By Kevin Canessa
I woke up at 5:15 a.m. on Jan. 5. As usual, I made a cup of joe and turned on Channel 5 to watch “Good Day Wakeup.”
As the morning proceeded, I saw a report of a fire in Newark — it was an entire city block. It looked really bad. So I turned on my scanner (through my iPhone) and put on the Newark’s FD feed. While listening, I discovered some Kearny units were there.
I can’t remember exactly what time it was, but I can recall exactly what the Newark FD dispatcher said that caught my attention and which caused me to switch to the Kearny FD feed. “We’re releasing Kearny — they have a fire in their city (town.)”
The first voice I heard after switching was Deputy Chief Frank Viscuso’s. He and units from Harrison were heading to a reported working fire at 238 Maple St., Kearny.
The first units who arrived, from what I remember, discovered fire in the building’s basement.
There was an immense calm.
Those who were on-scene early had to know the conditions surrounding the fire … the ridiculous cold, the absurd wind, a wind chill that was negative in number, would make fighting this fire, let’s just say, a little more challenging than usual.
As time went on, more and more units were dispatched to the scene, from Kearny, Harrison, North Arlington, Jersey City, Belleville, North Hudson Regional (West New York, North Bergen, Union City, Guttenberg), Hoboken, Bayonne, Secaucus. Almost the entire county sent units to this fire when all was said and done — though some kept vigil at KFD Headquarters in case another fire had broken out. Thankfully, no others did that day, though a day later, Lyndhurst was faced with a major blaze of its own.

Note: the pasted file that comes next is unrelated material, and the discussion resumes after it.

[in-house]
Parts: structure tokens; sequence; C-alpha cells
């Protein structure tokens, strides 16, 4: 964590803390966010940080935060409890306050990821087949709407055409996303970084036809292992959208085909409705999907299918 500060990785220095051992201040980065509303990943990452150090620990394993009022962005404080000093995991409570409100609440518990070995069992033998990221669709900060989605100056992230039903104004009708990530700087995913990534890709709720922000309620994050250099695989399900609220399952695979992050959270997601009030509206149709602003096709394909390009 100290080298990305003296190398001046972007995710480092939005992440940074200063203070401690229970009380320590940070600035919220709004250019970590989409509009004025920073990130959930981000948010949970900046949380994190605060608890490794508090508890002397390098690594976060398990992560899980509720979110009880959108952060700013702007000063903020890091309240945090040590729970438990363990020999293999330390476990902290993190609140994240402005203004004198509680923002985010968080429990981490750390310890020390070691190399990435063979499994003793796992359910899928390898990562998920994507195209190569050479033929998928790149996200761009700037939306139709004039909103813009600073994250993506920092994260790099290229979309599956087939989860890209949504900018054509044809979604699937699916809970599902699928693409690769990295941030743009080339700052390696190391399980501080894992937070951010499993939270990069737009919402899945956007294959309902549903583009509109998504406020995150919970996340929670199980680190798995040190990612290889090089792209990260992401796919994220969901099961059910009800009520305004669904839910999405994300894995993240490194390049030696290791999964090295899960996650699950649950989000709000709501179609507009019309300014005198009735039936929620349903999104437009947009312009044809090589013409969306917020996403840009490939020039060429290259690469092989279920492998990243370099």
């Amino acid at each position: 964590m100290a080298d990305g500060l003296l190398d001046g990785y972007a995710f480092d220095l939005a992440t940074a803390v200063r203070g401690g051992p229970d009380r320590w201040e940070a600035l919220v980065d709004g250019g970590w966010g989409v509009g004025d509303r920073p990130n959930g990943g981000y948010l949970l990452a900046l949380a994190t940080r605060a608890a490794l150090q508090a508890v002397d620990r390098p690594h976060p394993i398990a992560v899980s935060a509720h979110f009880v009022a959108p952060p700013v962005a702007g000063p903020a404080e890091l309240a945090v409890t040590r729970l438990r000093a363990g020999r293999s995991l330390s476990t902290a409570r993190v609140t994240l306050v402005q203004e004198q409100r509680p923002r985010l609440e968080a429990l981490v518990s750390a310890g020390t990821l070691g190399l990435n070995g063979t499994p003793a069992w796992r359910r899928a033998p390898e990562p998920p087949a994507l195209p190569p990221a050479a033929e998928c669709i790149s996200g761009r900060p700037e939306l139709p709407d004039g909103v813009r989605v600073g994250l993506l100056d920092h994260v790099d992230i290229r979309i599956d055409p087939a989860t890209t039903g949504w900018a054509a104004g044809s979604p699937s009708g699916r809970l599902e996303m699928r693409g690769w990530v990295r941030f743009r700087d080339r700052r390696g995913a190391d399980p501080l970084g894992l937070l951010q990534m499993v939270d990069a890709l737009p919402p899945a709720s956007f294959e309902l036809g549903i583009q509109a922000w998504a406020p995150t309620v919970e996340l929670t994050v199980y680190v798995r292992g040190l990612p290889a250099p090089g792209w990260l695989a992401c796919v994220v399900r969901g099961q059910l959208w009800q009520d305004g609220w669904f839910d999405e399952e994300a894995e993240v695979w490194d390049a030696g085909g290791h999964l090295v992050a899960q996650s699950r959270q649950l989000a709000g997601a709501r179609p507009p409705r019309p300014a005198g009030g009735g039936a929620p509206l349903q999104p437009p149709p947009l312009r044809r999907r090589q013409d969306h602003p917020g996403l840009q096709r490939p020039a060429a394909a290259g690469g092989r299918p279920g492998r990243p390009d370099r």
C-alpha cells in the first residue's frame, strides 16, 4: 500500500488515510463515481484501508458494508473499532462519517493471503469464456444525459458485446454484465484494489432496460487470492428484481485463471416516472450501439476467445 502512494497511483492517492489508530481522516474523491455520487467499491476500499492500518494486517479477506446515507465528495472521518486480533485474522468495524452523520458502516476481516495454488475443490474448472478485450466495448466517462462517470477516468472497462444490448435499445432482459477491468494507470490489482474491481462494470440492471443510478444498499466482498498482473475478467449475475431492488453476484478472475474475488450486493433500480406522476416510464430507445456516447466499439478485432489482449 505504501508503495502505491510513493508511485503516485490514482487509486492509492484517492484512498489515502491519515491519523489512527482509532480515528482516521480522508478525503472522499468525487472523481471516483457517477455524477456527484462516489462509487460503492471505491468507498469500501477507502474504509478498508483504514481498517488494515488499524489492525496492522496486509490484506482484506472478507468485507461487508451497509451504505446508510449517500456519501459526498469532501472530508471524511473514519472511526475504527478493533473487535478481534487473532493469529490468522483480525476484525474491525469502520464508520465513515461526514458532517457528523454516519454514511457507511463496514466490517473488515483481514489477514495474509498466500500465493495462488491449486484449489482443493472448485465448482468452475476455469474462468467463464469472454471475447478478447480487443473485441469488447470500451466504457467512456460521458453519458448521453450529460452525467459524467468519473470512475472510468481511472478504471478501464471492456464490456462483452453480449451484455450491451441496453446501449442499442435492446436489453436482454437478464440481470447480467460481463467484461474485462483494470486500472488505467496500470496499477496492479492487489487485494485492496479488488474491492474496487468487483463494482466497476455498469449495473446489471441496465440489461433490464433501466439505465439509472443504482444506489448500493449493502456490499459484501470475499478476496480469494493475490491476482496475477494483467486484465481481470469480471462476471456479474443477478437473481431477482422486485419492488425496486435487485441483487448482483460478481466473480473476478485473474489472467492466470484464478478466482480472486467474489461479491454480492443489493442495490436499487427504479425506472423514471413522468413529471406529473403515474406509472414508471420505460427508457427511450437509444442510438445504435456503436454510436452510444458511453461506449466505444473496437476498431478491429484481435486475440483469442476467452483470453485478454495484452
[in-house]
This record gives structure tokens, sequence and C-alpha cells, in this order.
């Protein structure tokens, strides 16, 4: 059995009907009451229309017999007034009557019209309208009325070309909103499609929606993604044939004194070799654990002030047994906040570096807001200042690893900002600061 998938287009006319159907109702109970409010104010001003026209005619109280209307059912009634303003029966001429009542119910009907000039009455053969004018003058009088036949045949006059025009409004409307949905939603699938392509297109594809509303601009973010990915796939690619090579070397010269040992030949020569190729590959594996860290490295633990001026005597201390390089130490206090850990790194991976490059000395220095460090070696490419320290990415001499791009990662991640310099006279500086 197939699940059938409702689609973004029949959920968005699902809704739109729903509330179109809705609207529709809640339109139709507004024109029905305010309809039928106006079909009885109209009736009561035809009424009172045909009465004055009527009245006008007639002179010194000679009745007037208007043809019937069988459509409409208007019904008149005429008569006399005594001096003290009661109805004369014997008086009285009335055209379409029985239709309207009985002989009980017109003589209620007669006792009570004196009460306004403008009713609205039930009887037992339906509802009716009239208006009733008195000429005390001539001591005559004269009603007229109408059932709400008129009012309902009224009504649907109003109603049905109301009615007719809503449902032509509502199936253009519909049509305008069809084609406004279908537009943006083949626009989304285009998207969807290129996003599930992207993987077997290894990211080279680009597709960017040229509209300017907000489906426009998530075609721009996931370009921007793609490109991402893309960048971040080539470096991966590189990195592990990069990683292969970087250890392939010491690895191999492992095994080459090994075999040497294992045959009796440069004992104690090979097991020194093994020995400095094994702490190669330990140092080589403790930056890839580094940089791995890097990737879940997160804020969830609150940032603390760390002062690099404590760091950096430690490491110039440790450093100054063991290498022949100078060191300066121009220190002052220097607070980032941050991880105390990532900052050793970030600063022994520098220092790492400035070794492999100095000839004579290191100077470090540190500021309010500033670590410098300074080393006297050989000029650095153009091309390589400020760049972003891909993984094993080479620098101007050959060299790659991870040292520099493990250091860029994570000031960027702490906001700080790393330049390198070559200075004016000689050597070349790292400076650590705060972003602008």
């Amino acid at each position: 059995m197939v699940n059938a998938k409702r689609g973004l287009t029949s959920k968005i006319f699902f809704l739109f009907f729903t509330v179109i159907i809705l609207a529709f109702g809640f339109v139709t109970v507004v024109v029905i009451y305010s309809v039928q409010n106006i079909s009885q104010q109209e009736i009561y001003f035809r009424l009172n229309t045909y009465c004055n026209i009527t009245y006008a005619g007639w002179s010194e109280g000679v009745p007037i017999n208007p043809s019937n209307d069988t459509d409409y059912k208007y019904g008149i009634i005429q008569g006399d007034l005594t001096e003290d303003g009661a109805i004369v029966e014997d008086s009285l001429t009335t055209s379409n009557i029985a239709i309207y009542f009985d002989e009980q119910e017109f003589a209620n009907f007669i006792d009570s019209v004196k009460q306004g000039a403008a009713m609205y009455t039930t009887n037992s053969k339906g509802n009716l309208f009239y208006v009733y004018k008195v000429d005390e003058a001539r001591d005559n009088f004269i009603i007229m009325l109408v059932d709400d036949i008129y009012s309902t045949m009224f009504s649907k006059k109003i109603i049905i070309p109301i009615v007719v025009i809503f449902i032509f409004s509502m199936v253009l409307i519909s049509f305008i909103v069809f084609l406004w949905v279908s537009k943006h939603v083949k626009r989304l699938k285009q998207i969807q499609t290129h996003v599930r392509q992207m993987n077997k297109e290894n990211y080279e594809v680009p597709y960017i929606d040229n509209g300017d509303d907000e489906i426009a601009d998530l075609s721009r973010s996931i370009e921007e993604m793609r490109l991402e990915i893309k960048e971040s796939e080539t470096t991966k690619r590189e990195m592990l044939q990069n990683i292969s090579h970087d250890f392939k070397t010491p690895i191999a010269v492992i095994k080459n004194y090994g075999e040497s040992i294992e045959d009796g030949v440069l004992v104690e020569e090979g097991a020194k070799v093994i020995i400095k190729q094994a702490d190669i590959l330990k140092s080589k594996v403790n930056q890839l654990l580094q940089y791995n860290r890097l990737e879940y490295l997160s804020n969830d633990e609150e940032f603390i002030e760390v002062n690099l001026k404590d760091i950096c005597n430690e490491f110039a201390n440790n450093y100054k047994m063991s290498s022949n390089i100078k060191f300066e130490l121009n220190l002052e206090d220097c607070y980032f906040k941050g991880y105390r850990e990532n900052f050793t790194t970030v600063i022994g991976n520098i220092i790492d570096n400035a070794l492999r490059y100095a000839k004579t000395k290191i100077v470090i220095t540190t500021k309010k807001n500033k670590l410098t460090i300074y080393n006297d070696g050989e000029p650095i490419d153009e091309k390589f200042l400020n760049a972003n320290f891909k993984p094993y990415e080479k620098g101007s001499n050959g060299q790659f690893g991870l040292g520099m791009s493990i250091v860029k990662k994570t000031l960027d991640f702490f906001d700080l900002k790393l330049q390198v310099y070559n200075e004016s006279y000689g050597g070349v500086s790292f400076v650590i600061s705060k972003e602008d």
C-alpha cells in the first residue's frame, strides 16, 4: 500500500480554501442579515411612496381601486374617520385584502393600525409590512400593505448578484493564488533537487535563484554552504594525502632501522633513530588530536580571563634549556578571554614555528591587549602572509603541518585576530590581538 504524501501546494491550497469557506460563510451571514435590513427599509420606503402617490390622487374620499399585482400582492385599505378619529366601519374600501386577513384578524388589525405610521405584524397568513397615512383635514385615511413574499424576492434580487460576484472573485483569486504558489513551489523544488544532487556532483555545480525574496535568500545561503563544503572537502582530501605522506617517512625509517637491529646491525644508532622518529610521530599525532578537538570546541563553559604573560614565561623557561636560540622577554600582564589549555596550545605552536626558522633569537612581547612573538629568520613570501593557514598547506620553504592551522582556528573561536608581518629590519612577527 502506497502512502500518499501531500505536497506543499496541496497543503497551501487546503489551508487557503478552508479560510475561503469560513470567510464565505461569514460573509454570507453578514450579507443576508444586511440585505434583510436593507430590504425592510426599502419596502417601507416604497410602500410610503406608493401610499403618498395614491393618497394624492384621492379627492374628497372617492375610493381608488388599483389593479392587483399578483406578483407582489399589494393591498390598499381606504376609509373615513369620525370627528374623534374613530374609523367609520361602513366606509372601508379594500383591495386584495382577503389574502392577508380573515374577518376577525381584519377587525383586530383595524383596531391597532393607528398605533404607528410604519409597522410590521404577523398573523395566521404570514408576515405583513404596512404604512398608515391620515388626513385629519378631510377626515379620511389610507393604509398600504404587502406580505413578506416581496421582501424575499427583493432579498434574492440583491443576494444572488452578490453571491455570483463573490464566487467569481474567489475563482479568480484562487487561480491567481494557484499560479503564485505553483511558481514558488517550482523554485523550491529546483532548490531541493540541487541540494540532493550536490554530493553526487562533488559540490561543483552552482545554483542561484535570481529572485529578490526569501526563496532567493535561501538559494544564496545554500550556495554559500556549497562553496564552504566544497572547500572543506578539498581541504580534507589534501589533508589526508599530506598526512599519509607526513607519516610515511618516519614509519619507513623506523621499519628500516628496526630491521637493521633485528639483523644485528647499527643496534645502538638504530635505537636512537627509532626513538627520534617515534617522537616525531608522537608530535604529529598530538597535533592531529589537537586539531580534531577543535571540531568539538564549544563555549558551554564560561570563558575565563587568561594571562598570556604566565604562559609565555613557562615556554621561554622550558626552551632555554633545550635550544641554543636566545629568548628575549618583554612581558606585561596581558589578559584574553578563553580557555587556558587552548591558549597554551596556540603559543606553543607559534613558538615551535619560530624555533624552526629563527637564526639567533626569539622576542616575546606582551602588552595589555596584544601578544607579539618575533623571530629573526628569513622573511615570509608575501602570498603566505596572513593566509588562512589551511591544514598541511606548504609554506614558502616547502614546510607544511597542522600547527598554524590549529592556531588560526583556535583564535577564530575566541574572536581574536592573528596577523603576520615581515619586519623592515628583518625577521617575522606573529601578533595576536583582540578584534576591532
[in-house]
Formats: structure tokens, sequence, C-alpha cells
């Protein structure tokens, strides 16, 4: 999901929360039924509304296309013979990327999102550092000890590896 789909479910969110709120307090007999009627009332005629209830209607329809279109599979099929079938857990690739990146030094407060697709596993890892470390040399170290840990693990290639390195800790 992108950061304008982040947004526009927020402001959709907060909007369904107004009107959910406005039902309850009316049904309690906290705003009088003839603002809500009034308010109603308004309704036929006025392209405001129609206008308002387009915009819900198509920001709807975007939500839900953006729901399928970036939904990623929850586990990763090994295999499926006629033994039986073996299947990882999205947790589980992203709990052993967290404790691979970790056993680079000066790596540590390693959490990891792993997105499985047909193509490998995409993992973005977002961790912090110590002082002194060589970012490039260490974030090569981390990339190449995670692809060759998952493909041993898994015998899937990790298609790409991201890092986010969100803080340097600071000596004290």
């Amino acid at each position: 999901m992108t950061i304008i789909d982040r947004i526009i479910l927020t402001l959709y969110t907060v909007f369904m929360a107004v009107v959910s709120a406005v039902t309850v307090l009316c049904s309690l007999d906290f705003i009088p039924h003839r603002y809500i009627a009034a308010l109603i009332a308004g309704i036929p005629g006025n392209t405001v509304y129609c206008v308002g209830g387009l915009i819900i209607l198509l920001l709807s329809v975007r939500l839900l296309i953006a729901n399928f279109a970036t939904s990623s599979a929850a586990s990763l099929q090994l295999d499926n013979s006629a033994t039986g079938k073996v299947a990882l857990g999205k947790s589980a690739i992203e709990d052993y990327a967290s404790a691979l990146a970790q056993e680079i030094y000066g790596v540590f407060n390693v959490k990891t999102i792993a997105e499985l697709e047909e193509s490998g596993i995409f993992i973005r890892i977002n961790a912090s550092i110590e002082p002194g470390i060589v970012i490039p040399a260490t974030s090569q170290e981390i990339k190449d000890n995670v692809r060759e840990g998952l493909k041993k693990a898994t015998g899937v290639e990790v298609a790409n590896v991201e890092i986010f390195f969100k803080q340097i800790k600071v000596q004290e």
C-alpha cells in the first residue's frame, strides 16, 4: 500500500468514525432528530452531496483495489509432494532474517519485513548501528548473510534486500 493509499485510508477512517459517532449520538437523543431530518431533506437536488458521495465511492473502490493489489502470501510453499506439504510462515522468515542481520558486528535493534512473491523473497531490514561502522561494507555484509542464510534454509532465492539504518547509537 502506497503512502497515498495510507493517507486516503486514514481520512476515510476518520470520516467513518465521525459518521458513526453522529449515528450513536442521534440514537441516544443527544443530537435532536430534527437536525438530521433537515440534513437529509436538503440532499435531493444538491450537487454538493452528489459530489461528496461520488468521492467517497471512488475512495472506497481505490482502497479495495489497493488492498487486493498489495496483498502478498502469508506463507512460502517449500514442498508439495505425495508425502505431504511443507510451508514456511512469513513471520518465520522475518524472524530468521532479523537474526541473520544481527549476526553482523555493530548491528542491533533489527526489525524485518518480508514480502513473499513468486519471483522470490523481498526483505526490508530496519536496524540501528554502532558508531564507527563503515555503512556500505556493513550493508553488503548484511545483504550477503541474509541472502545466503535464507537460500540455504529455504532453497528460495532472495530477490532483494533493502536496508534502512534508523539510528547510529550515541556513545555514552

As the morning went on, I took to Facebook to do a play-by-play of what I was hearing on scanner traffic from the warmth of my apartment. Through the 8 o’clock hour, the fire was still “going good” as they say. Units were evacuated from the roof for fear it would collapse, according to the traffic.
As it came to the 9 o’clock hour, the fire still burned.
Chief Steven Dyl had long assumed command at this point. There were numerous deputy chiefs on scene, including Viscuso, Robert Osborn and Bruce Kauffmann. There may have been others, too. Guys from the KFD who were off were bring recalled as reinforcements. When firefighters use the term “All Hands Going to Work,” they weren’t kidding in this instance.
That morning, at around 9:30, Lisa Feorenzo, the co-owner of this newspaper, arrived to pick me up from home. We headed right to Maple St., and found, somehow, a parking space about 1 ½ blocks away.
When we got to the scene at about 9:40 a.m. — give or take a few minutes — it was unfathomable what we found. Maple St. may as well have been the ice surface at the Prudential Center. Water dripping from hydrants was freezing in what seemed like nanoseconds.
Scores of firefighters were covered in ice, some from their helmets, others on their turnout-gear jackets, some both. Lisa captured photos of KFD Capt. John McCafferey who seemed to be covered in ice from head to toe.
The scene was surreal.